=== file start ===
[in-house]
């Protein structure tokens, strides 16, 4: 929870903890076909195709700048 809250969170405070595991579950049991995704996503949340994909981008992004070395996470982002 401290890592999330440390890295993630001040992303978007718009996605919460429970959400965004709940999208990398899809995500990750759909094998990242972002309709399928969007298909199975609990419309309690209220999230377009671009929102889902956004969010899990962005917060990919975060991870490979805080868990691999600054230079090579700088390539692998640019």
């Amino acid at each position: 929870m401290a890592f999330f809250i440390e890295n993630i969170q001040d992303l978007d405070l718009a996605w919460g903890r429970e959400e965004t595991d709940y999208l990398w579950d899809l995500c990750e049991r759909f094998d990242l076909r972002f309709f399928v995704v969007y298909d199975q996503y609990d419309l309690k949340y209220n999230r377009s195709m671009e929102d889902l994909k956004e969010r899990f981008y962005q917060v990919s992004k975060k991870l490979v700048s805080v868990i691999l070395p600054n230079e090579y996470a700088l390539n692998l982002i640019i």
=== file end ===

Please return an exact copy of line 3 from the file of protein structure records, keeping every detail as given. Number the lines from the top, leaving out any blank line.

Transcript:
């Amino acid at each position: 929870m401290a890592f999330f809250i440390e890295n993630i969170q001040d992303l978007d405070l718009a996605w919460g903890r429970e959400e965004t595991d709940y999208l990398w579950d899809l995500c990750e049991r759909f094998d990242l076909r972002f309709f399928v995704v969007y298909d199975q996503y609990d419309l309690k949340y209220n999230r377009s195709m671009e929102d889902l994909k956004e969010r899990f981008y962005q917060v990919s992004k975060k991870l490979v700048s805080v868990i691999l070395p600054n230079e090579y996470a700088l390539n692998l982002i640019i």